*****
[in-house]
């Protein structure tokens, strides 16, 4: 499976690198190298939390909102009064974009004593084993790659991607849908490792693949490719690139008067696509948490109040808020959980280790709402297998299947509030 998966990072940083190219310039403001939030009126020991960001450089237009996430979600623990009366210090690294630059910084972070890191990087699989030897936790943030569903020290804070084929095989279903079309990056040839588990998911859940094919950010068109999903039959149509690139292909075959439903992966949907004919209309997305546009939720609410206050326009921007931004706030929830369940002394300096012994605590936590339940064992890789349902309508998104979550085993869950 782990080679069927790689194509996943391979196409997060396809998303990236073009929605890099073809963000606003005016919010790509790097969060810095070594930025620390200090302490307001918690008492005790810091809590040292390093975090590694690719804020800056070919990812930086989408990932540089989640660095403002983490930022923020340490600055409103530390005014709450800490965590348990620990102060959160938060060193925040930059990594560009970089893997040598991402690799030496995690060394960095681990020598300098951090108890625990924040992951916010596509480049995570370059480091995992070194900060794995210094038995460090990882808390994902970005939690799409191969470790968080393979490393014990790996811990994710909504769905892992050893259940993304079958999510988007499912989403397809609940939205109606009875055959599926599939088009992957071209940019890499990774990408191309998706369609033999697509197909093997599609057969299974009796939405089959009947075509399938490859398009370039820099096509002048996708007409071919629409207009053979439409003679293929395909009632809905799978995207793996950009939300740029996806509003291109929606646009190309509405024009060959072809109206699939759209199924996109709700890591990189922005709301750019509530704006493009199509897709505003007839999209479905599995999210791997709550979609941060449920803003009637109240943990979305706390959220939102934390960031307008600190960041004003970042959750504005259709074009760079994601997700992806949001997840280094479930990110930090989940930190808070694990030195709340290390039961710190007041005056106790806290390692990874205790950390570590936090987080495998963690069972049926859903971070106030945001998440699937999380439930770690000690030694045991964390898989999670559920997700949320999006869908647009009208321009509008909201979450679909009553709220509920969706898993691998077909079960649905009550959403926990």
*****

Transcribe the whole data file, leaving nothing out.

[in-house]
């Protein structure tokens, strides 16, 4: 499976690198190298939390909102009064974009004593084993790659991607849908490792693949490719690139008067696509948490109040808020959980280790709402297998299947509030 998966990072940083190219310039403001939030009126020991960001450089237009996430979600623990009366210090690294630059910084972070890191990087699989030897936790943030569903020290804070084929095989279903079309990056040839588990998911859940094919950010068109999903039959149509690139292909075959439903992966949907004919209309997305546009939720609410206050326009921007931004706030929830369940002394300096012994605590936590339940064992890789349902309508998104979550085993869950 782990080679069927790689194509996943391979196409997060396809998303990236073009929605890099073809963000606003005016919010790509790097969060810095070594930025620390200090302490307001918690008492005790810091809590040292390093975090590694690719804020800056070919990812930086989408990932540089989640660095403002983490930022923020340490600055409103530390005014709450800490965590348990620990102060959160938060060193925040930059990594560009970089893997040598991402690799030496995690060394960095681990020598300098951090108890625990924040992951916010596509480049995570370059480091995992070194900060794995210094038995460090990882808390994902970005939690799409191969470790968080393979490393014990790996811990994710909504769905892992050893259940993304079958999510988007499912989403397809609940939205109606009875055959599926599939088009992957071209940019890499990774990408191309998706369609033999697509197909093997599609057969299974009796939405089959009947075509399938490859398009370039820099096509002048996708007409071919629409207009053979439409003679293929395909009632809905799978995207793996950009939300740029996806509003291109929606646009190309509405024009060959072809109206699939759209199924996109709700890591990189922005709301750019509530704006493009199509897709505003007839999209479905599995999210791997709550979609941060449920803003009637109240943990979305706390959220939102934390960031307008600190960041004003970042959750504005259709074009760079994601997700992806949001997840280094479930990110930090989940930190808070694990030195709340290390039961710190007041005056106790806290390692990874205790950390570590936090987080495998963690069972049926859903971070106030945001998440699937999380439930770690000690030694045991964390898989999670559920997700949320999006869908647009009208321009509008909201979450679909009553709220509920969706898993691998077909079960649905009550959403926990």